Everyone knows that Walsingham was the mastermind behind the correspondence alleged to be between the six gentlemen including Anthony Babington by running the means of communication. The letters were smuggled in and out of the castle by barrels and Walsingham arranged this. His spy ring controlled everything. This is how the letters came into his procession. For months letters went back and forth, the parties using code within codes, some of the most complex cythers ever used. Identities were concealed and words used to conceal any indication of a plot. Mary was right, she had not consented to anything….the words simply wish the six gentlemen well in their enterprise. For weeks Babington merely expressed admiration for Mary, Francis Walsingham was frustrated as he could find nothing and he began to interfere with her letters, adding his own stuff, giving false hope and information to Mary and encouraging Babington by adding to Mary’s letters. He was setting a trap and modern historians agree that Walsingham arranged for the information to be sent on and added to the original letters. It is not absolutely clear what was added but Mary made this accusation at her trial and was denied the right to see the evidence against her. Mary also denied that she had consented to the plot to kill Elizabeth and some people think that she merely consented to the plan to rescue her. Now this is were it all gets merky and historians have debated just as to her intent for years. As the evidence was tampered with in order to draw Mary into consenting to Babington this is still something that cannot be confirmed for certain. Babington was a young idealist revolutionary who was obsessed with Mary, in love with her, as in devoted to her. Mary was desperate for freedom and had long given up on being Queen, but hoped her son would now succeed. This did not stop idealistic people wanting to replace the illegitimate, heretical Elizabeth I with, as they saw it, the legitimate, Catholic Mary. Support for such a venture to succeed would have to come from Spain and lets face it, Elizabeth had consented to piracy which had attacked Spanish ships, goods and territories, thus angering the Spanish King Phillip II. Mary did receive the ambassadors and letters of support for her over the years and Walsingham argued that recent letters found in her apartments from abroad proved that she agreed to the replacement of Elizabeth I and invasion. However, with the tensions between Spain growing, a growing support for invasion abroad and discontent at home, people who were passionate about the idea of having a Catholic Queen to replace Elizabeth getting encouragement, it was only a matter of time before an invasion attempt to achieve all of these things came about, whether Mary consented or not. The ones who wished to kill Elizabeth I were in the minority but Mary Queen of Scots had been a prisoner of her cousin for over 20 years, so she was desperate and would believe anything that could help her be free, even if it was far fetched. Walsingham had failed to be on the nail with the Throgmorton Plot and one of his relatives was involved in an attempt to kill Elizabeth. He did not want to fail again so he took extra care this time, he waited until the letters contained just enough evidence, with agreement for the go ahead. He broke the code and used replacement codes, thus framing both sides into what we may call self recrimination. Walsingham arranged the whole communication between both sides, doctored the evidence and lied to ensure that Mary was tried and executed. Elizabeth I did not put of killing Mary out of concern but because she was afraid. Her cousin was a Sovereign and if she executed a fellow Queen it gave license for her people to kill her if a revolution succeeded. Elizabeth I created her own problems by holding Mary as a prisoner in England in the first place; she was responsible for the current situation. She could not simply execute her, when the entire problem was partly of her own making. Mary may or may not have been in agreement with those who wanted to dethrone Elizabeth, but who held her captive in the first place? Personally I don’t believe that Mary intended to kill Elizabeth, she was just desperate for her freedom. As for Babington well he was obsessed and an extremist, he was a self appointed martyr. His confession reflects this. Mary at the end used this for her own right to the crown of a Catholic martyr, the scarlet gown she wore at her execution is a symbol of grace and martyrdom. Mary was dramatic to the end. Elizabeth I would be condemned by historians and contemporaries for the execution of Mary Queen of Scots, who was seen as a tragic heroine. Whether Elizabeth I wanted to execute her or not, Walsingham and Cecil made sure that she had no choice. Elizabeth was haunted by this decision and like her father, blamed everyone else for her own actions. Elizabeth I signed the death warrant and said that she did not want to carry out the execution. Well tough, she had her own mind, she should never have signed it and pardoned Mary, if not she has to be held responsible; she was the Queen, not her council and history saw that she was.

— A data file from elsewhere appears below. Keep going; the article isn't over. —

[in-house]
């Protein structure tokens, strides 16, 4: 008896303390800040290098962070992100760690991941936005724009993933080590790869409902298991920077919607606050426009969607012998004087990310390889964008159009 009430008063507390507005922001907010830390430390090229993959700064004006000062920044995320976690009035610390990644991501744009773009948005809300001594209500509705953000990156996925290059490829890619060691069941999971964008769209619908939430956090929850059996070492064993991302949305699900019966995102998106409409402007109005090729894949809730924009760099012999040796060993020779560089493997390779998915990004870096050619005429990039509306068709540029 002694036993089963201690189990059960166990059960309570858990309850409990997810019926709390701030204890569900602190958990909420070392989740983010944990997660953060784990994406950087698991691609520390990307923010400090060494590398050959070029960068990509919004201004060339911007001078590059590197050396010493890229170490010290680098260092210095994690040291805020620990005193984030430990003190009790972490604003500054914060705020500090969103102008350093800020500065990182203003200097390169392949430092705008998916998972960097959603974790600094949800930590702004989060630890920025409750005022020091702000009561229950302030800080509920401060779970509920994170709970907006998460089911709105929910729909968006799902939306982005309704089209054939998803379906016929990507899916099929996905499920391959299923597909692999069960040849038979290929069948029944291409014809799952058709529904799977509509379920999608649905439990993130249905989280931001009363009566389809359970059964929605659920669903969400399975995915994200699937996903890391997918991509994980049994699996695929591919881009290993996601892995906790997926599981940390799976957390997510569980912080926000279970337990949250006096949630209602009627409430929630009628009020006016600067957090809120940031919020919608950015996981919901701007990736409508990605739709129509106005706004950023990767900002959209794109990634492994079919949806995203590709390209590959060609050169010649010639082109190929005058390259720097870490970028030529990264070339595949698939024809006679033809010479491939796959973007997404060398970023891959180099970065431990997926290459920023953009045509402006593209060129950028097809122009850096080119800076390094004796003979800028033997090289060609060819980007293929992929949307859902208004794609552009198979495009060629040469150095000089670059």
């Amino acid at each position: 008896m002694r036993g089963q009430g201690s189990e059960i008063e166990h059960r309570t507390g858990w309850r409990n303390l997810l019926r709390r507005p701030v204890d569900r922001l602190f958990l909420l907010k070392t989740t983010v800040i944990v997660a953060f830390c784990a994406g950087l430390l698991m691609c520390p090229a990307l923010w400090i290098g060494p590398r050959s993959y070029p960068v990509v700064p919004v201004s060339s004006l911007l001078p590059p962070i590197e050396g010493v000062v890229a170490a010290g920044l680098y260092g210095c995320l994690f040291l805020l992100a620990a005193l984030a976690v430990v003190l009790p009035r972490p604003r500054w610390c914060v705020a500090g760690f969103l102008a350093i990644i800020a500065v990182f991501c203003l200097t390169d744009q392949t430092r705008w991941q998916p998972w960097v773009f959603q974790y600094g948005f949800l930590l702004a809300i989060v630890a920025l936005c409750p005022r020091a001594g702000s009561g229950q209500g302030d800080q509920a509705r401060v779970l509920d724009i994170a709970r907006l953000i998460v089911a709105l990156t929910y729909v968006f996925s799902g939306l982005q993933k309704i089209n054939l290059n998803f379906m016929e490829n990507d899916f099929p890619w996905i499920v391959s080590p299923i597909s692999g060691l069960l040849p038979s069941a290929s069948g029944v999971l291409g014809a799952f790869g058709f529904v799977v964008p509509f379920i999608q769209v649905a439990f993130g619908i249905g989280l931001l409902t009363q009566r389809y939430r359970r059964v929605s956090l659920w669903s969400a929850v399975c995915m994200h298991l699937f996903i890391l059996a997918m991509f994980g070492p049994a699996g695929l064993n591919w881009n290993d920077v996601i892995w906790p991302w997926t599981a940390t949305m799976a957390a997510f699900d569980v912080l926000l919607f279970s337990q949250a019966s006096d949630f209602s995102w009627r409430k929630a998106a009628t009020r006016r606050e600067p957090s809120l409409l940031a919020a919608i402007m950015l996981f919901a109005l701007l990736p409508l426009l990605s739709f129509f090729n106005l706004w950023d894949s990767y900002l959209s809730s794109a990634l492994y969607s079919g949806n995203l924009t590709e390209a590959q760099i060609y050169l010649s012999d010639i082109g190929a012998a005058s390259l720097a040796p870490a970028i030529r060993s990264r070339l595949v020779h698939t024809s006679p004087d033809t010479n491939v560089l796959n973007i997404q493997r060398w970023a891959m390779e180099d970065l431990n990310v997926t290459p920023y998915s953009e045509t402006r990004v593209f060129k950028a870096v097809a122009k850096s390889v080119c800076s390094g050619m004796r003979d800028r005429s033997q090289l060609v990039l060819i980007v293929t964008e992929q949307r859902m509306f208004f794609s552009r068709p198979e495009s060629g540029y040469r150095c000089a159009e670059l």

1. caseylord /

      I think Elizabeth is Wrong and she is the one who has the Spymaster Francis walsinghay with William Davison and Anthony Babington I think that you are wrong and set up for Mary queen of scots and let her free and her freedom Elizabeth kept her prisoner in England many years I think everyone like France and England and Scotland people to rescue Mary Queen of scots In the middle of loch from Loch elven castle and moved another castle and another castle I want her son as the king James the sixth to reunited with his mother and with her relatives of Mary Queen Of Scots so she can be the Queen Of England because she is the longest Clam to the throne of England with her Grandmother Margaret Tudor

  5. sherry /

    As a decendant of both women, mt heart will always lean to Mary.

    1. RealTudorLady /

      I always lean towards Mary, but then she is more romantic and tragic than Elizabeth.

      May I ask how you are descended from Elizabeth who had no children? Are you descended from one of her cousins or from the family of Anne Boleyn through her sister? Just curious.

Leave a Reply

This site uses Akismet to reduce spam. Learn how your comment data is processed.

Cart Item Removed. Undo
  • No products in the cart.

14 October 1586 – Trial of Mary, Queen of Scots